Most people live their entire lives without ever reaching the next step, the higher level. Though it may be subtle, we are all told how to live from a very young age. We go to school, spend time with friends and start to enjoy certain things with those friends, many of which require money. We begin to think about how we can make enough money to do those things, so we focus in school on exactly that. We grow up and get that money, we get to do some of those things and then we die. And over the course of our lives, we lose sight of the original goal we had: happiness.
I am convinced that as young children, we are the smartest, the purest. We have a view of the world that is untainted by the goals and desires of others. We carry the truth in the tiny palms of our tiny hands, confident that growing up will not be able to tear them from our grasps. And it does not. But as we get older, we choose to loosen our grips on them, no longer giving the same value to higher understanding as we did when we were children. Eventually, we drop the contents of our hands all together. Maturity does not tear the truth from our palms; we abandon it ourselves.
And so, with empty hands, we get jobs and families and money and mortgages. We get what we thought we wanted — for some people exactly what we thought we wanted — and then are left with a most peculiar feeling. Somewhere along the way, we must have messed up. Here we are, with everything we could have hoped for, unfulfilled.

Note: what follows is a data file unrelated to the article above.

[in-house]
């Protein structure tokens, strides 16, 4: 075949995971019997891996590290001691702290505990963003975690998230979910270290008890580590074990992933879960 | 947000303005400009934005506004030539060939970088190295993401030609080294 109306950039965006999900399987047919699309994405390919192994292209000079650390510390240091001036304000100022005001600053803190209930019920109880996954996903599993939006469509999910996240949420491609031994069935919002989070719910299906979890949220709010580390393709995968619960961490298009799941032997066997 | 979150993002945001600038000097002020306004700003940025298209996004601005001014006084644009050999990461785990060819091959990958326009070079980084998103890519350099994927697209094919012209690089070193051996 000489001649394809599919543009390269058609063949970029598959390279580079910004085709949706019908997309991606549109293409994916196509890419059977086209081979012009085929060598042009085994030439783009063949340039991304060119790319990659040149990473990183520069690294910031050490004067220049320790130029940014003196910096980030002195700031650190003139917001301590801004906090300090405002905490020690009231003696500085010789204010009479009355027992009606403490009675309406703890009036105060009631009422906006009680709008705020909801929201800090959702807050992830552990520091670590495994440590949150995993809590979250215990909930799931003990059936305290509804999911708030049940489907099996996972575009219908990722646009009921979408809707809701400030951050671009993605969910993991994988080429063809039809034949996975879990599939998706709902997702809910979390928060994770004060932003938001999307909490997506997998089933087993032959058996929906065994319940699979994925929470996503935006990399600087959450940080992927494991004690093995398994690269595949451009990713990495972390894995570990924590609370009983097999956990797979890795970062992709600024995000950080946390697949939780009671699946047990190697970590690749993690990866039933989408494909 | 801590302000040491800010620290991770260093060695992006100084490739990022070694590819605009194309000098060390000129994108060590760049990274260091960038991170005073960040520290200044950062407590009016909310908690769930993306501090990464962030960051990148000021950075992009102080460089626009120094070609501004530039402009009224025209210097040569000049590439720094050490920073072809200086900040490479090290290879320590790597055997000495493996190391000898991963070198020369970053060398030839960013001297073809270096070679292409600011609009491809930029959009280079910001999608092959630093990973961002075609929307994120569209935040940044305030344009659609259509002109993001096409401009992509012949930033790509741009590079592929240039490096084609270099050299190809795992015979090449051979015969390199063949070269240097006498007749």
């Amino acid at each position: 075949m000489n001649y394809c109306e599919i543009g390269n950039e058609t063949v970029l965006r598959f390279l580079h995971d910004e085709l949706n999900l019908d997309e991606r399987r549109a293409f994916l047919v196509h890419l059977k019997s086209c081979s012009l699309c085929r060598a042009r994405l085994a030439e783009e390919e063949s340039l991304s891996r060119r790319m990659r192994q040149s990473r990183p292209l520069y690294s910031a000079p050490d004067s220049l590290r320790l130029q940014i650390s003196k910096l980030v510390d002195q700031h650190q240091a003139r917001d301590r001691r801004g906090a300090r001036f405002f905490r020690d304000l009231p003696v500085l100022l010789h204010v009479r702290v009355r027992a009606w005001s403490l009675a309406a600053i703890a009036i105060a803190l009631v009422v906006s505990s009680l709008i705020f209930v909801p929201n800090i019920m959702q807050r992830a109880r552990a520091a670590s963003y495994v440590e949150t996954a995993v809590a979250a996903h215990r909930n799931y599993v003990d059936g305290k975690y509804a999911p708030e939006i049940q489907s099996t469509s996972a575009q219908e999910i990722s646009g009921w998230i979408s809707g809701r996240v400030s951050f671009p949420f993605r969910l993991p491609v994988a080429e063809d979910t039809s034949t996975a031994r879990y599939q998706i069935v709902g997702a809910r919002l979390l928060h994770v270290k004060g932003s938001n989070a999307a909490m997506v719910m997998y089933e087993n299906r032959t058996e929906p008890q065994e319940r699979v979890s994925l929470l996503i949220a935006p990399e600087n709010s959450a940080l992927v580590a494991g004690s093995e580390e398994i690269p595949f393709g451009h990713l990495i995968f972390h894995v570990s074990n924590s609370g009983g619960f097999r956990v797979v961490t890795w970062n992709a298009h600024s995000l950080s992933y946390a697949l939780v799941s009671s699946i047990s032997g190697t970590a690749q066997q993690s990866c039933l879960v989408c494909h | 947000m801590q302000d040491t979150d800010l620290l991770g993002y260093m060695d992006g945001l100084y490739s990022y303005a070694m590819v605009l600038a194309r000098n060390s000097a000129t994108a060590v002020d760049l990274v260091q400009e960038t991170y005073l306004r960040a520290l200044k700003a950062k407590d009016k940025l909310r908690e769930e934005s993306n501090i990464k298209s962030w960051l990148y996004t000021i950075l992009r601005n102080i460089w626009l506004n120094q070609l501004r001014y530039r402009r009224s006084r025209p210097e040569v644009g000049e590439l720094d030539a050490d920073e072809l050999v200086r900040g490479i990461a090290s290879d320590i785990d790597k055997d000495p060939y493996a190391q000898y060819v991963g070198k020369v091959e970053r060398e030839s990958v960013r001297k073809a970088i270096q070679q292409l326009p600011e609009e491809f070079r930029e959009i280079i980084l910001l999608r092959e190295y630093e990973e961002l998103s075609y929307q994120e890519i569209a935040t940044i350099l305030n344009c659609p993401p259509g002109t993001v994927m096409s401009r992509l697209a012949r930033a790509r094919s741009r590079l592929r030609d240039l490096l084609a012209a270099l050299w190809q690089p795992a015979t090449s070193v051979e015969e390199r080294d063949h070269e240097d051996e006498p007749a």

Many of us return to the palms of our childhood, trying to pick up the pieces of truth that we once knew. But we can’t, and so we don’t. We continue our lives with the feeling that something is missing. We live with a void. Something, out of all the possible everythings, was lost from the recipe of our lives. We thought we had all the ingredients, but it doesn’t taste like we had hoped.
So we start experimenting. We add exotic ingredients to the recipe, unrestrained by our desperate hunger. Some people read books extensively, searching for a word or page that will fill their personal abyss. Some go to drugs, hoping that the temporary pleasure will fill the gap in their lives. Some never acknowledge the void at all, claiming that the rationality of science or the power of another’s love is enough to complete their lives. But I believe they are lying to themselves. We all live with this void.
It is the feeling that something is still missing, and we don’t know how we could have ever let it slip away. But here we are-with map in hand, exactly where we wanted to be — lost. There is an aching emptiness in some category of our souls that we can’t seem to fill. We try not to think about it, but when we do, it scares us senseless. So we fill the void with something, anything.
And that, I would argue, is why so many people believe in God.